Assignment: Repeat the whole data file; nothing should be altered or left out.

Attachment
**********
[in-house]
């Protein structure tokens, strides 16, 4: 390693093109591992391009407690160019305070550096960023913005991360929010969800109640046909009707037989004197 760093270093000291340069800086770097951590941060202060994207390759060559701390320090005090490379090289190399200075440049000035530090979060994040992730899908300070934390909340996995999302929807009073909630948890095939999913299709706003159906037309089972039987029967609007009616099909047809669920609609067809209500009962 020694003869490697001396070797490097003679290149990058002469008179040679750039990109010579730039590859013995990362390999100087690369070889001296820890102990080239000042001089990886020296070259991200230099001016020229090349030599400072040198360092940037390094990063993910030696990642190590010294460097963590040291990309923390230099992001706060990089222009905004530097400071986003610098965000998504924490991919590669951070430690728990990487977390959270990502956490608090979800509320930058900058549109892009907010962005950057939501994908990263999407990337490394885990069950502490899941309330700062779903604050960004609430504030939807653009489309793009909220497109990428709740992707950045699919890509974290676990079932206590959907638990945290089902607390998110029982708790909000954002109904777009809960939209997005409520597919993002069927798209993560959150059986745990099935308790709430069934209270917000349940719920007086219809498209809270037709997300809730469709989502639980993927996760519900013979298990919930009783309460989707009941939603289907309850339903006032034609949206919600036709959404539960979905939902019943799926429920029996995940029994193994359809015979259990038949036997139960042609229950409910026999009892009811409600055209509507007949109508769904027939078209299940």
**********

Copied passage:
[in-house]
């Protein structure tokens, strides 16, 4: 390693093109591992391009407690160019305070550096960023913005991360929010969800109640046909009707037989004197 760093270093000291340069800086770097951590941060202060994207390759060559701390320090005090490379090289190399200075440049000035530090979060994040992730899908300070934390909340996995999302929807009073909630948890095939999913299709706003159906037309089972039987029967609007009616099909047809669920609609067809209500009962 020694003869490697001396070797490097003679290149990058002469008179040679750039990109010579730039590859013995990362390999100087690369070889001296820890102990080239000042001089990886020296070259991200230099001016020229090349030599400072040198360092940037390094990063993910030696990642190590010294460097963590040291990309923390230099992001706060990089222009905004530097400071986003610098965000998504924490991919590669951070430690728990990487977390959270990502956490608090979800509320930058900058549109892009907010962005950057939501994908990263999407990337490394885990069950502490899941309330700062779903604050960004609430504030939807653009489309793009909220497109990428709740992707950045699919890509974290676990079932206590959907638990945290089902607390998110029982708790909000954002109904777009809960939209997005409520597919993002069927798209993560959150059986745990099935308790709430069934209270917000349940719920007086219809498209809270037709997300809730469709989502639980993927996760519900013979298990919930009783309460989707009941939603289907309850339903006032034609949206919600036709959404539960979905939902019943799926429920029996995940029994193994359809015979259990038949036997139960042609229950409910026999009892009811409600055209509507007949109508769904027939078209299940």